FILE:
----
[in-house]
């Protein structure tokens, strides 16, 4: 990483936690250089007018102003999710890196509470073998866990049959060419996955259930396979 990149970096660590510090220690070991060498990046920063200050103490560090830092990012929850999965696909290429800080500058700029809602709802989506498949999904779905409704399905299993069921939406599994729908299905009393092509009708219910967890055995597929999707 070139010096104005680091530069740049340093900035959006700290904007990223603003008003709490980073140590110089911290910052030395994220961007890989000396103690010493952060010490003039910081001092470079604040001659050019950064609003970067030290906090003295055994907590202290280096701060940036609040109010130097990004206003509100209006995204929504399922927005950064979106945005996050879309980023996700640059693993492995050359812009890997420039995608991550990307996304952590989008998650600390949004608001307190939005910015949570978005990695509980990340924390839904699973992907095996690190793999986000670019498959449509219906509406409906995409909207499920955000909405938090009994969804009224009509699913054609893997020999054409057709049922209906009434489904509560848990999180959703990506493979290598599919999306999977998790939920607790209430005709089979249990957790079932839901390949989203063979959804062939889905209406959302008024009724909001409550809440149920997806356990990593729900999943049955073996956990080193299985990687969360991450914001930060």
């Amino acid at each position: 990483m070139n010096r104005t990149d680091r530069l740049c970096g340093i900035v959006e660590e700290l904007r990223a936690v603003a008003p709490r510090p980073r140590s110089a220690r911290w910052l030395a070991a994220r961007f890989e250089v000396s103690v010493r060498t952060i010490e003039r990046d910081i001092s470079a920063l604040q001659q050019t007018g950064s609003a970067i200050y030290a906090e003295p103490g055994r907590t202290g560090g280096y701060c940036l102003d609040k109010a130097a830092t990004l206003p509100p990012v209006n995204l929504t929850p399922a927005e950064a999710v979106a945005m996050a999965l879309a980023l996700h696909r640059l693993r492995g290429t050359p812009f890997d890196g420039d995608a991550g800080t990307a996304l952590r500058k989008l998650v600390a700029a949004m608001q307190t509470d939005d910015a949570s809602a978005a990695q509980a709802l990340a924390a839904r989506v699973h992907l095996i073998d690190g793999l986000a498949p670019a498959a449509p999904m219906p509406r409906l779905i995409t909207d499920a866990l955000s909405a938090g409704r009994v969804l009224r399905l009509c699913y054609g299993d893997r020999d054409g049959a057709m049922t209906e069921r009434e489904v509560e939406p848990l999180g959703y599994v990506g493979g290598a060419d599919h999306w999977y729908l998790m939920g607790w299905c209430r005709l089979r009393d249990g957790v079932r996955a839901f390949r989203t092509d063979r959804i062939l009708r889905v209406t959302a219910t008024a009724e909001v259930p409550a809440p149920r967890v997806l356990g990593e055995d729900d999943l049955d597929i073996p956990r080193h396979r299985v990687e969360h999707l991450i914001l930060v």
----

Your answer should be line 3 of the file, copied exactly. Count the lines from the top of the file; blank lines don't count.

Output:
């Amino acid at each position: 990483m070139n010096r104005t990149d680091r530069l740049c970096g340093i900035v959006e660590e700290l904007r990223a936690v603003a008003p709490r510090p980073r140590s110089a220690r911290w910052l030395a070991a994220r961007f890989e250089v000396s103690v010493r060498t952060i010490e003039r990046d910081i001092s470079a920063l604040q001659q050019t007018g950064s609003a970067i200050y030290a906090e003295p103490g055994r907590t202290g560090g280096y701060c940036l102003d609040k109010a130097a830092t990004l206003p509100p990012v209006n995204l929504t929850p399922a927005e950064a999710v979106a945005m996050a999965l879309a980023l996700h696909r640059l693993r492995g290429t050359p812009f890997d890196g420039d995608a991550g800080t990307a996304l952590r500058k989008l998650v600390a700029a949004m608001q307190t509470d939005d910015a949570s809602a978005a990695q509980a709802l990340a924390a839904r989506v699973h992907l095996i073998d690190g793999l986000a498949p670019a498959a449509p999904m219906p509406r409906l779905i995409t909207d499920a866990l955000s909405a938090g409704r009994v969804l009224r399905l009509c699913y054609g299993d893997r020999d054409g049959a057709m049922t209906e069921r009434e489904v509560e939406p848990l999180g959703y599994v990506g493979g290598a060419d599919h999306w999977y729908l998790m939920g607790w299905c209430r005709l089979r009393d249990g957790v079932r996955a839901f390949r989203t092509d063979r959804i062939l009708r889905v209406t959302a219910t008024a009724e909001v259930p409550a809440p149920r967890v997806l356990g990593e055995d729900d999943l049955d597929i073996p956990r080193h396979r299985v990687e969360h999707l991450i914001l930060v």